Simply the Best (better than all the rest)?

Over the past couple of days on Twitter, discussions have been ongoing about whether schools put their “strongest” teacher(s) in Y6 or not. This brought about a poll by @_MissieBee.

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Many have also commented on how parents view which year group teachers work in, even to the point where a move from Y6 to a younger year group has been commented on as a demotion. This makes me sad but also makes me wonder how that impression came to be.

It has caused a great deal of debate (and some upset), not only by those in Y6 but also those not in Y6.

For those who say yes, they do put their “strongest” teachers in Y6, what message is this sending out to the rest of the teachers in the school? That they are not as strong? The Y6 teacher is the “best” teacher? 

Some schools pay their Y6 teacher a TLR for being in Y6. This is a different conversation,  however both of these situations are a very quick way of demeaning other teachers and damaging morale in a school. 

What does strongest even mean in this context? More experienced in Y6? Strictest? Most creative? Most willing to sacrifice other areas of the curriculum for Maths and English (not at all the case in all schools, I hasten to add)? Highest paid? Longest serving member of staff? The one who has read the most children’s books? 

The work of every teacher ensures that the children are ready for the next part of their learning journey, whether that be Reception into Y1, Y2 into Y3, Y5 into Y6 or Y6 going onto high school. They each bring their own knowledge, experience and style to wherever they are working. 

The decision making process for which teachers go into which year groups is a difficult one and is definitely not taken lightly or quickly. Knowledge of staff and children/cohorts is of the utmost importance. I always found it useful to have discussions with teachers about where they felt their skills were best placed (and the last place they wanted to be) and if they felt they wanted a change to develop themselves professionally. It was then a case of discussing with SLT and working out what is the best fit for the school. Sometimes the plans change up to the last minute, depending on staff leaving, joining etc. I also know many teachers who have shed tears about a move that they did not agree with, but in the end they have loved both the challenge and the year group.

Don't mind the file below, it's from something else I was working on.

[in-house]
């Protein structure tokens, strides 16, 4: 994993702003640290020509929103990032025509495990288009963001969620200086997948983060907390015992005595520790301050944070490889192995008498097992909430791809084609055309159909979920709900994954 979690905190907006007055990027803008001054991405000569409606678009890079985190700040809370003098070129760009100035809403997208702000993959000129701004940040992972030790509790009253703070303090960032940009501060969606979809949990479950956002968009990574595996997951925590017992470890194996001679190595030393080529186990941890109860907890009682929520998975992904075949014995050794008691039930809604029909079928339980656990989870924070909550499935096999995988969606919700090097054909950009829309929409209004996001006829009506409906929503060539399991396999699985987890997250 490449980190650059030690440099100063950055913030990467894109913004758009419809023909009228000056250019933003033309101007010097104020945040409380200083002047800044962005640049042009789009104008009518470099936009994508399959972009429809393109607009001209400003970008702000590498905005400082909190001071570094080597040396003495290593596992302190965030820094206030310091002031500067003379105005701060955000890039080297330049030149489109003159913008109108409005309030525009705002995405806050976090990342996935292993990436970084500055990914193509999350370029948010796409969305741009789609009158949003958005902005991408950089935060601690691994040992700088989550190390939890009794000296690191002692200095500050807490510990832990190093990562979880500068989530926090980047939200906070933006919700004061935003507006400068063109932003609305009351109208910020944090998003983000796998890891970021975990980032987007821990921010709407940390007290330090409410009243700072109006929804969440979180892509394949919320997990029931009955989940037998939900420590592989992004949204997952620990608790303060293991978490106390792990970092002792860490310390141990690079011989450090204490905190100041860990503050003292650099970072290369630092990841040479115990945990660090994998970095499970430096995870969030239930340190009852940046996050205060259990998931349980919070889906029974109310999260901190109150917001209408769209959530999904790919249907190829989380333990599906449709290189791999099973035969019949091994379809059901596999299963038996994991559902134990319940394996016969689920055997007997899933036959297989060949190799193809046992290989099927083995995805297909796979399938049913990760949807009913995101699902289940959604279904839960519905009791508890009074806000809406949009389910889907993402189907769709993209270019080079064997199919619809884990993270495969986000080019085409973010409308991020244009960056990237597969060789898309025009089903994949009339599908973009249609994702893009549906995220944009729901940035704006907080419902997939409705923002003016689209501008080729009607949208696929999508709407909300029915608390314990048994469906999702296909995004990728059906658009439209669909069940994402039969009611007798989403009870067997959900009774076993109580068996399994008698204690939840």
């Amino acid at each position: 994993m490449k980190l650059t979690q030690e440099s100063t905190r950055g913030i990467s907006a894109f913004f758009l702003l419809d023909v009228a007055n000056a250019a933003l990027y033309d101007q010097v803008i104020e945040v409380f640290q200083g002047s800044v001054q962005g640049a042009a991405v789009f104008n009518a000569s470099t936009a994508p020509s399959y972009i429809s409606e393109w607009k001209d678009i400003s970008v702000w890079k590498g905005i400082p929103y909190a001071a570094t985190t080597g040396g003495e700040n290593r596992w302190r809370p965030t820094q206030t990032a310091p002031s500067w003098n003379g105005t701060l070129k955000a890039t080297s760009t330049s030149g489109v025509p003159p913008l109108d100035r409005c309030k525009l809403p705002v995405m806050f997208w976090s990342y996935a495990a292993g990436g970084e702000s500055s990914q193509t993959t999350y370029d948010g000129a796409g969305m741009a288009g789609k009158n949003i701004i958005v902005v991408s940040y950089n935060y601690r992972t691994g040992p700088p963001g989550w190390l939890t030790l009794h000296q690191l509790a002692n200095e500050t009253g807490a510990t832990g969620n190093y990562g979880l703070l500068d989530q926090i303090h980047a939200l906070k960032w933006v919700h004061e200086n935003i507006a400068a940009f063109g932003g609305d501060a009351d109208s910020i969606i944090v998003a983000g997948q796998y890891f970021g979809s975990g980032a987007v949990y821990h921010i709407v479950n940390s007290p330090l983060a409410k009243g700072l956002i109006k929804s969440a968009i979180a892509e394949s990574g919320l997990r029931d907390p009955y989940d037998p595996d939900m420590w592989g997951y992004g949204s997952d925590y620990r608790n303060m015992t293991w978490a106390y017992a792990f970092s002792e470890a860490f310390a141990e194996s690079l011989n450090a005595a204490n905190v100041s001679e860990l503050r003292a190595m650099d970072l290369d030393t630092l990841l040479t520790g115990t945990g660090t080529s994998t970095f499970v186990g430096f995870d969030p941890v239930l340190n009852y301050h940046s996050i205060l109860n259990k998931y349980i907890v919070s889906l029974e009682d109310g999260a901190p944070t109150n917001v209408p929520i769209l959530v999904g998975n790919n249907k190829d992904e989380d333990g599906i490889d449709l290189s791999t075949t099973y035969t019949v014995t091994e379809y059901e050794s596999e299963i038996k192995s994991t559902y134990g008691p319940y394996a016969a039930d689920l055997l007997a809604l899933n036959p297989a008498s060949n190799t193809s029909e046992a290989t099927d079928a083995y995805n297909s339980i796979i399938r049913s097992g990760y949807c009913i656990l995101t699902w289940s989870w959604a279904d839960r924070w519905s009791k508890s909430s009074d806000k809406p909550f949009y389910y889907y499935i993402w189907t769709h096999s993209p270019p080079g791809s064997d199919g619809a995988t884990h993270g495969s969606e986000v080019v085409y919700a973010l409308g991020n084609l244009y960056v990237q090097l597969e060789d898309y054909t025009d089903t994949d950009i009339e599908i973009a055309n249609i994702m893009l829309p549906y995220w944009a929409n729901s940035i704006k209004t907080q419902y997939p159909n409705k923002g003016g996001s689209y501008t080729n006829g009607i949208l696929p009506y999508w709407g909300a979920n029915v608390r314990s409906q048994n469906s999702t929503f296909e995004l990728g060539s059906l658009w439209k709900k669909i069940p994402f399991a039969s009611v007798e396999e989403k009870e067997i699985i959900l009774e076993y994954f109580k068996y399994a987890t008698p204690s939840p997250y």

It should be the case that all teachers in all year groups are equally valued and play their part in the full learning journey of the children. Every year is crucial. It is the only chance the children will ever get in that year. 

Someone likened the learning journey to growing plants…EYFS plant the seeds and from there, all subsequent year groups feed and nurture the plants to ensure their growth and development, under the best conditions for this. Y6 should then be the year to show off the culmination of all previous years, buds becoming fully formed, glorious flowers.

We are all in this together. 

 

Beth

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